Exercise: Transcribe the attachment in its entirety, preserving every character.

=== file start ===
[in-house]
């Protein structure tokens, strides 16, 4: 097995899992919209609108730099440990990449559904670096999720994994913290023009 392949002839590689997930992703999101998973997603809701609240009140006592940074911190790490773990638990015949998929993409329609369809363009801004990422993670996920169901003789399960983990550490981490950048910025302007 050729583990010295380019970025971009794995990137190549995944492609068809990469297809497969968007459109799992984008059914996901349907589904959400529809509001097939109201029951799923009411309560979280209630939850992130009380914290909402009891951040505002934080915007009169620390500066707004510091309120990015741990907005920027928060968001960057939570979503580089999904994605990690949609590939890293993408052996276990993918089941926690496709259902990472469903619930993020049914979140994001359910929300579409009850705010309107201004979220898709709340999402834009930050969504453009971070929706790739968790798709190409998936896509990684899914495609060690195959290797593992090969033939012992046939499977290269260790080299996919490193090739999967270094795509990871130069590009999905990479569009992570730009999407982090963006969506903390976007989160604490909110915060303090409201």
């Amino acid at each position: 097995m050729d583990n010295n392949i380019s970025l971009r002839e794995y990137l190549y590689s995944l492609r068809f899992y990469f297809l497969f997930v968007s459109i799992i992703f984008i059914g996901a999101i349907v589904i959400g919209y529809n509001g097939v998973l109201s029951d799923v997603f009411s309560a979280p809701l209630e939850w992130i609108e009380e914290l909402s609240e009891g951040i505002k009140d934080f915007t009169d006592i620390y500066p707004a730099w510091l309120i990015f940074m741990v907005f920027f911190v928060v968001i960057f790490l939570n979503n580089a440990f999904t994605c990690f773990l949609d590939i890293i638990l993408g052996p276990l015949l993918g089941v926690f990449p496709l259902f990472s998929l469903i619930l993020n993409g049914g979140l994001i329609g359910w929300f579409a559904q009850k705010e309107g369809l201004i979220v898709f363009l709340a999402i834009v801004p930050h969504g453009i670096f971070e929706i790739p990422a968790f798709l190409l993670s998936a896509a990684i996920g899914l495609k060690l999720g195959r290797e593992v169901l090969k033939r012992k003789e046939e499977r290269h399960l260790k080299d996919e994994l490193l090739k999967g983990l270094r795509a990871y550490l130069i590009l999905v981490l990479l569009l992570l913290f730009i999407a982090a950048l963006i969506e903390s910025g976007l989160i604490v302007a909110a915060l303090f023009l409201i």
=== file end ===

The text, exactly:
[in-house]
């Protein structure tokens, strides 16, 4: 097995899992919209609108730099440990990449559904670096999720994994913290023009 392949002839590689997930992703999101998973997603809701609240009140006592940074911190790490773990638990015949998929993409329609369809363009801004990422993670996920169901003789399960983990550490981490950048910025302007 050729583990010295380019970025971009794995990137190549995944492609068809990469297809497969968007459109799992984008059914996901349907589904959400529809509001097939109201029951799923009411309560979280209630939850992130009380914290909402009891951040505002934080915007009169620390500066707004510091309120990015741990907005920027928060968001960057939570979503580089999904994605990690949609590939890293993408052996276990993918089941926690496709259902990472469903619930993020049914979140994001359910929300579409009850705010309107201004979220898709709340999402834009930050969504453009971070929706790739968790798709190409998936896509990684899914495609060690195959290797593992090969033939012992046939499977290269260790080299996919490193090739999967270094795509990871130069590009999905990479569009992570730009999407982090963006969506903390976007989160604490909110915060303090409201």
């Amino acid at each position: 097995m050729d583990n010295n392949i380019s970025l971009r002839e794995y990137l190549y590689s995944l492609r068809f899992y990469f297809l497969f997930v968007s459109i799992i992703f984008i059914g996901a999101i349907v589904i959400g919209y529809n509001g097939v998973l109201s029951d799923v997603f009411s309560a979280p809701l209630e939850w992130i609108e009380e914290l909402s609240e009891g951040i505002k009140d934080f915007t009169d006592i620390y500066p707004a730099w510091l309120i990015f940074m741990v907005f920027f911190v928060v968001i960057f790490l939570n979503n580089a440990f999904t994605c990690f773990l949609d590939i890293i638990l993408g052996p276990l015949l993918g089941v926690f990449p496709l259902f990472s998929l469903i619930l993020n993409g049914g979140l994001i329609g359910w929300f579409a559904q009850k705010e309107g369809l201004i979220v898709f363009l709340a999402i834009v801004p930050h969504g453009i670096f971070e929706i790739p990422a968790f798709l190409l993670s998936a896509a990684i996920g899914l495609k060690l999720g195959r290797e593992v169901l090969k033939r012992k003789e046939e499977r290269h399960l260790k080299d996919e994994l490193l090739k999967g983990l270094r795509a990871y550490l130069i590009l999905v981490l990479l569009l992570l913290f730009i999407a982090a950048l963006i969506e903390s910025g976007l989160i604490v302007a909110a915060l303090f023009l409201i």